skyscript.co.uk
   

home articles forum events
glossary horary quiz consultations links more

Read this before using the forum
Register
FAQ
Search
View memberlist
View/edit your user profile
Log in to check your private messages
Log in
Recent additions:
Can assassinations be prevented? by Elsbeth Ebertin
translated by Jenn Zahrt PhD
A Guide to Interpreting The Great American Eclipse
by Wade Caves
The Astrology of Depression
by Judith Hill
Understanding the mean conjunctions of the Jupiter-Saturn cycle
by Benjamin Dykes
Understanding the zodiac: and why there really ARE 12 signs of the zodiac, not 13
by Deborah Houlding

Skyscript Astrology Forum

Halb and Hayz

 
Post new topic   Reply to topic    Forum Index -> Traditional (& Ancient) Techniques
View previous topic :: View next topic  
Author Message
Jenny Rainbow



Joined: 19 Jan 2006
Posts: 2
Location: London, UK

Posted: Thu Jan 19, 2006 11:25 am    Post subject: Halb and Hayz Reply with quote

Could someone put me straight on the definition of Halb and Hayz?

In "The Horary Textbook" John Frawley says that if a diurnal planet is above the Earth in a daytime chart or below it in a night chart then it is in Halb. Likewise for a noctural planet that is above the Earth by night or below it by day. This is supported by Lee Lehman (quoted on this forum) who says in "Classical Astrology of Modern Living" that "a Halb planet is a diurnal planet above the horizon by day, or below the horizon by night".

Frawley goes on to say a planet is in Hayz if it is in Halb and in a sign of its own gender.

But then I noticed that Solar Fire was not calculating Hayz that way and did a bit more looking. The help file says that a planet is in Hayz if it's inherent nature concurs with the chart, placement and sign i.e.
1) a diurnal planet, in a daytime chart, in the same hemisphere as the sun and in a masculine sign, or
2) a nocturnal planet, in a night chart, in the opposite hemisphere to the sun and in a feminine sign.

It is possible this view comes from Robert Hand as it also mentions the term "ex conditione", but I don't have his "NIGHT & DAY: Planetary Sect in Astrology" to check.

So can a diurnal planet only be in Hayz (or Halb) in a daytime chart, and a nocturnal planet in a night chart?

There seems to be yet another school of thought (an article by Doug Noblehorse) that says a planet is in Hayz if it is in sect by chart, hemi-sphere and sign and is not in detriment or fall - debility cancelling Hayz.

Would love to know if there are some definative references on this.

Jenny
Back to top
View user's profile Send private message
Deb
Administrator


Joined: 11 Oct 2003
Posts: 4130
Location: England

Posted: Fri Jan 20, 2006 10:57 am    Post subject: Reply with quote

Hi Jenny,

Yesterday I got Rob Hand’s book out so I could check it for you. But now I have time to do so, I can’t find where I put it! Hopefully it will turn up later and I’ll check it out over the weekend.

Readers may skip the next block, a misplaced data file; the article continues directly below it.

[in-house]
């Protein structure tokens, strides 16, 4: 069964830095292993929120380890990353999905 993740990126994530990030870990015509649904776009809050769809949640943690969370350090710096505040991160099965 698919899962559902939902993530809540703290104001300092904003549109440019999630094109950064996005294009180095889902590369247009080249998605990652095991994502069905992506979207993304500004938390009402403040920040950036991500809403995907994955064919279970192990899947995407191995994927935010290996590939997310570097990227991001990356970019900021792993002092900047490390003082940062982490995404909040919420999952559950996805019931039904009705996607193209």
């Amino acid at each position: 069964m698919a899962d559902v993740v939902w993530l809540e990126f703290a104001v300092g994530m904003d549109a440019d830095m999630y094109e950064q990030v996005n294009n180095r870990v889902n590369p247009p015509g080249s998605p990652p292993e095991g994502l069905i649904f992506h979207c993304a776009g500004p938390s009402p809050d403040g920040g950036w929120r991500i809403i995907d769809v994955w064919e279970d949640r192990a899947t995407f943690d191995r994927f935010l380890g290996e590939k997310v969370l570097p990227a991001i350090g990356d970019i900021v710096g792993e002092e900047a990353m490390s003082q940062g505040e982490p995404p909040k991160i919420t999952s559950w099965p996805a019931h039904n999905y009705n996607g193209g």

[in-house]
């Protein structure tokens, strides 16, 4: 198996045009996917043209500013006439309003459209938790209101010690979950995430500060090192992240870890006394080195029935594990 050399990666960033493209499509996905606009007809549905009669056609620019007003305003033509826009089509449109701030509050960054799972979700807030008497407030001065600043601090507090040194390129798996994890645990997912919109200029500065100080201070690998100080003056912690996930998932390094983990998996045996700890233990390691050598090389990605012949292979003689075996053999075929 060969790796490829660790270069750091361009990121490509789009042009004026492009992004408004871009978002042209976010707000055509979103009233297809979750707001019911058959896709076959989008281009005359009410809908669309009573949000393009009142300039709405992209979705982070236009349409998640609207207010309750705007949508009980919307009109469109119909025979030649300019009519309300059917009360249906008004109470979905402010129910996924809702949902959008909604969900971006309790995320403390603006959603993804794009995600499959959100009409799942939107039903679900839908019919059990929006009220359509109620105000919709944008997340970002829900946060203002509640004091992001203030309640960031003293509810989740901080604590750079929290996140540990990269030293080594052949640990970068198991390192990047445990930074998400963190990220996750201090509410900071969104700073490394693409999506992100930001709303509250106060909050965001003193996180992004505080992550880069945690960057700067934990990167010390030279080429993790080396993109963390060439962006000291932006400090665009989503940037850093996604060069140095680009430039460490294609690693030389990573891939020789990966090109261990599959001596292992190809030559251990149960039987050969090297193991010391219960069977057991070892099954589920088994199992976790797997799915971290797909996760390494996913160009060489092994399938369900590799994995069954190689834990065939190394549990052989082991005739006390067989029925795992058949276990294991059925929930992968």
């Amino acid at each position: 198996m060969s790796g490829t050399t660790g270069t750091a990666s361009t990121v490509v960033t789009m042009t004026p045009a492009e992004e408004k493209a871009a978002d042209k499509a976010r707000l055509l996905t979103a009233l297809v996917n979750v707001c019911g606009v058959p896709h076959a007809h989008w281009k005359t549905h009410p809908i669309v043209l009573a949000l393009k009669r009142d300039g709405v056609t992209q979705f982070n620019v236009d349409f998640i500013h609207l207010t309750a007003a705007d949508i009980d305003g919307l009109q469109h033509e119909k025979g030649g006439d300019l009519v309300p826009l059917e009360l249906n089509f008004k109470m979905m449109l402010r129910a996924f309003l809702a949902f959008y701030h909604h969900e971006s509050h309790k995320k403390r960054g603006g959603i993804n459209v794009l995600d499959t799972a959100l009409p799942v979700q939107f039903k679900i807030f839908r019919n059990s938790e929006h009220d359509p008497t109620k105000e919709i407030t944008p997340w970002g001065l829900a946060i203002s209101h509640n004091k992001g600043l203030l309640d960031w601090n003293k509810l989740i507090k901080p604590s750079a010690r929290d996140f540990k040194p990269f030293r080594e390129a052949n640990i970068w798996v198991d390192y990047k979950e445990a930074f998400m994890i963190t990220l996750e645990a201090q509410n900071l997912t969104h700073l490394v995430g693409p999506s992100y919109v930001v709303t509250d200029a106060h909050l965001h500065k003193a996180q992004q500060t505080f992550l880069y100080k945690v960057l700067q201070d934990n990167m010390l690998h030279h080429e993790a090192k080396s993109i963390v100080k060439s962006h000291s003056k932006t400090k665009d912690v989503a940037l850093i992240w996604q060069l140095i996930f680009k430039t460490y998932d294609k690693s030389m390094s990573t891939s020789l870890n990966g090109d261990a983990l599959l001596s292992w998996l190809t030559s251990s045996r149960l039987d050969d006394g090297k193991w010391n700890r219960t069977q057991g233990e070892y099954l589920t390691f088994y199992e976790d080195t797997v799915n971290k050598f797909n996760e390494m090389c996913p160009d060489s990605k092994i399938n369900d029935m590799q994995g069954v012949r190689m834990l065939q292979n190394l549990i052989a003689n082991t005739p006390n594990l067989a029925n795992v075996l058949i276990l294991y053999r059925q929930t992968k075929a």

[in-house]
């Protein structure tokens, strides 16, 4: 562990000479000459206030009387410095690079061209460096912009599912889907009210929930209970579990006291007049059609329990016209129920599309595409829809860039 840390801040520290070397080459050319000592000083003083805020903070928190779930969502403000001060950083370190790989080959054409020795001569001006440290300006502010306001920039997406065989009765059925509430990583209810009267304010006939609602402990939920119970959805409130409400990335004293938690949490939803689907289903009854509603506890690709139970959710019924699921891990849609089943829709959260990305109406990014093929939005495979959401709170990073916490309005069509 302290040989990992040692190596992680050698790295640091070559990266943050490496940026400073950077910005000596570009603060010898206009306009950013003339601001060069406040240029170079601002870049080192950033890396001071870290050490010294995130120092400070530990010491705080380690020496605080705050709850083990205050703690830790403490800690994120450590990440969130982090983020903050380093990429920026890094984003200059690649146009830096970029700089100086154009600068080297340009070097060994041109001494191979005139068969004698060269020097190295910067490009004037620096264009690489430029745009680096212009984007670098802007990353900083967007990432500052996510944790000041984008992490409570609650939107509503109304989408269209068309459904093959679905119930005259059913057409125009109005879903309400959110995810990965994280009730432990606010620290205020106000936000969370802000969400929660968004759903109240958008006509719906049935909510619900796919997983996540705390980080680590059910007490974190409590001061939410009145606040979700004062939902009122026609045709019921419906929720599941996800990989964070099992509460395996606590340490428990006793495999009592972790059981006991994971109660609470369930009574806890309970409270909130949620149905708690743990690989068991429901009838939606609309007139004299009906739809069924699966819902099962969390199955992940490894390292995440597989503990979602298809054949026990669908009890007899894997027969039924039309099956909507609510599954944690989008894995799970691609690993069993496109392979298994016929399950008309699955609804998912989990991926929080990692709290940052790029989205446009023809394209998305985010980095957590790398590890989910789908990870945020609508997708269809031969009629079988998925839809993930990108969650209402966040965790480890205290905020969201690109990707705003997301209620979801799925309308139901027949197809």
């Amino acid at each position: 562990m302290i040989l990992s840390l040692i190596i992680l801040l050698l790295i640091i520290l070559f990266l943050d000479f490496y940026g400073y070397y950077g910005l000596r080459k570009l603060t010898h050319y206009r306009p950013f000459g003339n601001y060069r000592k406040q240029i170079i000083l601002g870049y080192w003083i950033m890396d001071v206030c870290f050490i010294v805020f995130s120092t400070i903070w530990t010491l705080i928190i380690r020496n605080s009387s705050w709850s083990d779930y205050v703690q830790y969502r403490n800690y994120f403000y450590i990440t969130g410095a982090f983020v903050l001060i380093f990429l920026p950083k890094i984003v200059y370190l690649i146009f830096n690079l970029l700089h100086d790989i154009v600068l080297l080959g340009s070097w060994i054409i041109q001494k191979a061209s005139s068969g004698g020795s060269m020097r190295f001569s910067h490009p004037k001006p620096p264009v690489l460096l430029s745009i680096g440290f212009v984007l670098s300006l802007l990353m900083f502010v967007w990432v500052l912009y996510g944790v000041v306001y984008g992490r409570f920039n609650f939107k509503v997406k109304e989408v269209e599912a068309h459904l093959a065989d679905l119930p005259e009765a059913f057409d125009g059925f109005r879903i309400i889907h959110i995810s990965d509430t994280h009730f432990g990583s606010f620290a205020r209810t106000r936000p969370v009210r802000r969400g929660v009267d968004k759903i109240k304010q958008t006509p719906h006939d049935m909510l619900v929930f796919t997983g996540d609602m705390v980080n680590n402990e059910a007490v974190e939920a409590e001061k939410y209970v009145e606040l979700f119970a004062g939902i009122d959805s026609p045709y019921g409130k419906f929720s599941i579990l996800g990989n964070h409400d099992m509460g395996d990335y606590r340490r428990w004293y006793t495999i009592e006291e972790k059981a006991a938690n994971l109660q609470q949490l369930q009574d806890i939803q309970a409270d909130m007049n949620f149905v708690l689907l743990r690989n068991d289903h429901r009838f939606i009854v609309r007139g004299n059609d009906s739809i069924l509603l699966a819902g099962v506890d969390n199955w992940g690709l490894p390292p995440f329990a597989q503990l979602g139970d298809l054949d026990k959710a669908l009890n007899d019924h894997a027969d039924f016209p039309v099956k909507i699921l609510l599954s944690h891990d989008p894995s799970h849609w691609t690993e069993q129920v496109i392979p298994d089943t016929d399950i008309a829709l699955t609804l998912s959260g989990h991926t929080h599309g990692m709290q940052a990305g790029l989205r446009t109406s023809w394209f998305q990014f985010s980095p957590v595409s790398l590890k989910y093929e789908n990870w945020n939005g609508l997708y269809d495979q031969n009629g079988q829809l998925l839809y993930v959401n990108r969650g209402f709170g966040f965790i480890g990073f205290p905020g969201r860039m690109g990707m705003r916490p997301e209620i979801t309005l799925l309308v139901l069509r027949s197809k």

In a sense all these definitions can claim to be right. There have been different descriptions of this term so I don’t know that any source can claim to be definitive. Most people see the term halb or hayz as representing a contented state for the planet because it is in sect, so operating within its ideal environment.

Guido Bonatus in Liber Astronomiae writes on this:

Alchabitius says that a planet is then said to be in its dustoria when it is in hayz or in its similitude, that is, so that a masculine planet is in a masculine sign, and a feminine planet in a feminine sign…

So far, so good, all authors agree on that. He goes on…

… and a diurnal planet in the daytime above the earth, and in the night under the earth, and a nocturnal planet in the night time above the earth, and in the daytime below the earth; and in the day it should be oriental of the Sun and in the night occidental of the Moon.

However, Lilly says on p.113 of CA:

Hayz is when a Masculine and Diurnal Planet is in the day time above the earth, and in a Masculine Sign, and so when a Feminine, nocturnal Planet in the night is in a Feminine Sign and under the earth: In Questions it usually shews the content of the Querent at time of the question, when his Significator is so found.

I used to think that I agree with Lilly more, in that he sees nocturnal planets more appropriately designated ‘under the earth’ in the night, because this is the nocturnal hemisphere and so reinforces the planet’s alignment with the nocturnal sect.

I have also wondered, that whilst I agree diurnal planets are more suitably disposed above the earth in day time charts, why should they be granted the same degree of ‘dignity’ or ‘contentment’ for being beneath the earth in night-time charts? How is this showing a planet in an environment where it expresses itself most contentedly? Especially considering the number of traditional aphorisms which see the Sun as weakened beneath the earth. This seems to be the view that Solar Fire is taking and it’s one that I think can be well argued.